The video is only for the installation of the LED, not the removal.  The removal is the hard part.   I found it was easiest just to break apart the bad LED plastic body with diagonal wire cutters leaving only the metal pins that are soldered in the board.  Then grab the pins with needle nose on the component side of the board, and heat the pins with a soldering iron (25 watt tip) until the solder melts and pull the metal pin out leaving a feed-thru hole that still filled with solder.  I then used a "solder sucker" or spring loaded suction device to remove the solder from the feed-thru hold by heating the feed-thru then using the solder sucker to extract the melted solder.  A delicate and experience touch is needed here or you can pull the pad off the board.  Once the feed-thru holes are open or clear of solder, the new LED just drops in and can be soldered as demonstrated in the video you provided.

 

 

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"From Cagey: Would it be possible to figure out which of the four individual LEDs is burned out on the four sectors?"

How to identify the bad LED:

The circuit design is such that if one LED goes out, a bank of 3 LEDs will go out, like Christmas tree lights.  These 3 LEDs are all next to each other.

Once the board is removed and unplugged, its a simple matter to identify the bad LED using a Digital Voltmeter (DVM).

With the DVM set for the lowest ohms range, or using the diode check function, place the DVM probes across 2 of the 4 LED pins.  You will have to do some experimentation to figure out the right pins with some trial and error.  IF the DVM reads zero ohms those are the wrong pins and move one probe to one of the other pins.  If still not lit then change the polarity of the probes or swap the red and the black probes.  Once you know which pins to touch by seeing a good LED illuminate, then repeat on the other LEDs until you find one that will not.  Dont worry, the DVM will not damage anything on this simple circuit.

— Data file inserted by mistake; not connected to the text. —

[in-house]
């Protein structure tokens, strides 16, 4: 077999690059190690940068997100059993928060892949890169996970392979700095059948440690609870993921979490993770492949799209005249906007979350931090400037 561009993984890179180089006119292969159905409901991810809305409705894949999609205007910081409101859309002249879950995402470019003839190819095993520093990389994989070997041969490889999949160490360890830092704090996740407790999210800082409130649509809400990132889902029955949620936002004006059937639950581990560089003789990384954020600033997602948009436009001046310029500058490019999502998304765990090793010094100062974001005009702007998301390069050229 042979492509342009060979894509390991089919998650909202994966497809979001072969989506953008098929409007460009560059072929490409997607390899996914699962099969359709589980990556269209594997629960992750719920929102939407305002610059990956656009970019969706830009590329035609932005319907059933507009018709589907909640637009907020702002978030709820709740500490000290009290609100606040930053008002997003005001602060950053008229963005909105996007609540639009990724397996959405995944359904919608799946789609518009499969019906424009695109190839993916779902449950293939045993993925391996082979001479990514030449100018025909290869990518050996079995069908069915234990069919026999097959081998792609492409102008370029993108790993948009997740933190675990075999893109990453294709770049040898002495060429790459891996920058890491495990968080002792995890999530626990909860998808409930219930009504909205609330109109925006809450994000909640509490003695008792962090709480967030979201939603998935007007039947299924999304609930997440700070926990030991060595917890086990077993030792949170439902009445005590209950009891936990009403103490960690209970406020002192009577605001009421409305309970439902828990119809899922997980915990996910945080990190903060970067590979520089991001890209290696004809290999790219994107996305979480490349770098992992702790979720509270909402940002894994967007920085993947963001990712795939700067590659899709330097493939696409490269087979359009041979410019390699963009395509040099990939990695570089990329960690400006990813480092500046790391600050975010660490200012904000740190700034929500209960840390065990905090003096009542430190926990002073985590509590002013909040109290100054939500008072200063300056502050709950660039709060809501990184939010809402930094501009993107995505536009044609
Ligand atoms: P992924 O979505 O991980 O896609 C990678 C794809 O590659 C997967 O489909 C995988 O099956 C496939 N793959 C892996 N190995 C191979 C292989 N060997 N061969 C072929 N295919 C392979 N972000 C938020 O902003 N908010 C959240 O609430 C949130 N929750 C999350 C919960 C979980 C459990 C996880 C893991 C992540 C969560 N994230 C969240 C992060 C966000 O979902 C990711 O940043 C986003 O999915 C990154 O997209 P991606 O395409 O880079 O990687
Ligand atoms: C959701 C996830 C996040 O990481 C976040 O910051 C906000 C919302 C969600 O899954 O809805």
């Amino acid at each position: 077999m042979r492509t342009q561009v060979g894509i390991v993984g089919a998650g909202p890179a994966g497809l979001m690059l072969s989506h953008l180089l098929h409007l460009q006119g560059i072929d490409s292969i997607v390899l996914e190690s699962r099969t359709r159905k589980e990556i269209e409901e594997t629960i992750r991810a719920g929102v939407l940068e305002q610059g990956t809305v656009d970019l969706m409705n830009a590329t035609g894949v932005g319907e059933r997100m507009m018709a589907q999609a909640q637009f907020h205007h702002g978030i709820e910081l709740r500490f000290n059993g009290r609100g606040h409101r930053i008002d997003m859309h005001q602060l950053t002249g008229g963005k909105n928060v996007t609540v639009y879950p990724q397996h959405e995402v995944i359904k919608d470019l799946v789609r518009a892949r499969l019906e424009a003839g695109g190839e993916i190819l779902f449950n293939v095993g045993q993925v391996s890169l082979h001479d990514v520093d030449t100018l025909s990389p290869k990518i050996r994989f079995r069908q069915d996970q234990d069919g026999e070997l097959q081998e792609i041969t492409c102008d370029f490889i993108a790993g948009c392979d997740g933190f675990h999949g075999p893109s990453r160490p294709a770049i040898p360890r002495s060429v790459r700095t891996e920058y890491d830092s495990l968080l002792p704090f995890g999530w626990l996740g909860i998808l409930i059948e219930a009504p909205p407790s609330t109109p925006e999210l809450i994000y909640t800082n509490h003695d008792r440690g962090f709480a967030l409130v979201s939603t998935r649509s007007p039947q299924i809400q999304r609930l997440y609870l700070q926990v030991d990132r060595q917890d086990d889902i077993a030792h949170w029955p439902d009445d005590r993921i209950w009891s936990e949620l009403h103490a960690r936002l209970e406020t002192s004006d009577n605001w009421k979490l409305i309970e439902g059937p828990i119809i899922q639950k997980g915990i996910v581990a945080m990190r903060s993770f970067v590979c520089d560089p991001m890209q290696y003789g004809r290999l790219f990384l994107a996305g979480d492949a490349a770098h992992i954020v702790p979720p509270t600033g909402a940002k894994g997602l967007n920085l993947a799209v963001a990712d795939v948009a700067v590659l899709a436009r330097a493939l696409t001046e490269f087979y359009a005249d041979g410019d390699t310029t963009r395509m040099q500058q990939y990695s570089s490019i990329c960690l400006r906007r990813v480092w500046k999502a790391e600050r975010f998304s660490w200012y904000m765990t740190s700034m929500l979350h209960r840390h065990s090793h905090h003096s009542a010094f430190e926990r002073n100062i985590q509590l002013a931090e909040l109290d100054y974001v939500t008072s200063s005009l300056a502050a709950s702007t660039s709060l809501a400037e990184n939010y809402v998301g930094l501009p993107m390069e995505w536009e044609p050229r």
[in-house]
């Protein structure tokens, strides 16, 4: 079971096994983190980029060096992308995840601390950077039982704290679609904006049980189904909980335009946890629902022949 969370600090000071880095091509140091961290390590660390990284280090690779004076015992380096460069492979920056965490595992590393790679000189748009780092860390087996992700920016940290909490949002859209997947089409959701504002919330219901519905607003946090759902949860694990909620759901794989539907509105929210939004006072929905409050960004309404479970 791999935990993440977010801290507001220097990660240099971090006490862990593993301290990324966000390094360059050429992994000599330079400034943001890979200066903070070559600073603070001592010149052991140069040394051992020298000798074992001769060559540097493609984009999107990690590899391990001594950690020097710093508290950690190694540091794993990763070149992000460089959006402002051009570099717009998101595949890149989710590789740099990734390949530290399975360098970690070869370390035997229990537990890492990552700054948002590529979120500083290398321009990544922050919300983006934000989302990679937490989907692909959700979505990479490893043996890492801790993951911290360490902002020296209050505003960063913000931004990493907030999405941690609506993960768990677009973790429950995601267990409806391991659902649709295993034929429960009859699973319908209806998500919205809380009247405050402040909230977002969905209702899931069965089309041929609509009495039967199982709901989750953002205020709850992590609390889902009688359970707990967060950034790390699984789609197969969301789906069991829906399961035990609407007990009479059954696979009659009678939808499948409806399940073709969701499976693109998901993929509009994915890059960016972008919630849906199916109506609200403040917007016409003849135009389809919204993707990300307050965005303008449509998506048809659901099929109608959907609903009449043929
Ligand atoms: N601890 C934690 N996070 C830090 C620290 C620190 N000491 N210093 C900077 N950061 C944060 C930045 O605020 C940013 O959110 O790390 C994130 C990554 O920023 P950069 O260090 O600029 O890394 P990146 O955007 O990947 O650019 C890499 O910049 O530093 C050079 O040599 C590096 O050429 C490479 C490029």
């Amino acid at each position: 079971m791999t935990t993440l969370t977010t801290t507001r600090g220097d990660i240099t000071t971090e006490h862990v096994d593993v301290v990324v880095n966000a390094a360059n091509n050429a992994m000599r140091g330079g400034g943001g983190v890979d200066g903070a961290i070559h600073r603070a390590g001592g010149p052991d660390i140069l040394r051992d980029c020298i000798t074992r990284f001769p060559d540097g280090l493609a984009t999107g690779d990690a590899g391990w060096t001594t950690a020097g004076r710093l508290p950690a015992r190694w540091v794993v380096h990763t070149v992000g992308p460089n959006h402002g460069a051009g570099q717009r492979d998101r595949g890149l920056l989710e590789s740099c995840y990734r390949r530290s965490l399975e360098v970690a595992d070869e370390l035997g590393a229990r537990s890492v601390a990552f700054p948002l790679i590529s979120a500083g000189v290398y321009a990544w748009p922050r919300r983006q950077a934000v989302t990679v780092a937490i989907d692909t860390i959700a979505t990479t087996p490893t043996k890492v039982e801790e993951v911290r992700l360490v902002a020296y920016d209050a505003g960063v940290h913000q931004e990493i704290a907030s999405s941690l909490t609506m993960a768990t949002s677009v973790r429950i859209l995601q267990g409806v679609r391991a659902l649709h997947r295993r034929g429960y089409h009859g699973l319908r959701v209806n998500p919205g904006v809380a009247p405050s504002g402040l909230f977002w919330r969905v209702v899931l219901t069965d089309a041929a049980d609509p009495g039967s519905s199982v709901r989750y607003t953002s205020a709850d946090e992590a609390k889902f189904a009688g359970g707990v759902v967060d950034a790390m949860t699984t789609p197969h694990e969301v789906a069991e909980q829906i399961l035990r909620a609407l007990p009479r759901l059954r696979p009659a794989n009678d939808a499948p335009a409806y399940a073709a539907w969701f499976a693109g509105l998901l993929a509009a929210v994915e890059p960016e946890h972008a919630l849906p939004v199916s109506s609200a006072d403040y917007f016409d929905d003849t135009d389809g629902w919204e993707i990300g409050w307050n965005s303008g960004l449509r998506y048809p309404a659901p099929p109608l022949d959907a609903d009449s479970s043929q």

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I dont sorry.  It a common switch and would be easy to find a replacement.  Alternatively, rather than replace the switch, you could just hardwire across 2 terminals on the switch that activate the white lies, solder a wire to them and it would be on all the time.  Solder a small wire across the switch terminals that activate the white LEDS.

To find a replacement, search for :  Toggle Switch, ON-OFF-ON, PCB Mount, Right Angle.  and then make sure the body size and number of contacts and spacing is the same.  Ebay would have one.  If I get a chance later Ill pull the board and see what is installed and look for a replacement.

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As a light board switch replacement alternative.

You should verify your switch is bad before doing anything as the switch is the least likely of anything to fail.  If both banks of lights are not working there may be something else wrong probably with the power to the light board.  When toggling the switch, If one bank of LEDs work, its likely the switch is bad. To verify the switch is bad,  with the machine off, use an ohm meter and measure across the terminals in the attached picture with the red line.  The measurement should be 0 ohms when the switch is set for the white LEDs and infinite ohms when in the center or UV LED selection.  Toggle the switch left and right positions and if you never see 0 ohms than the switch is bad.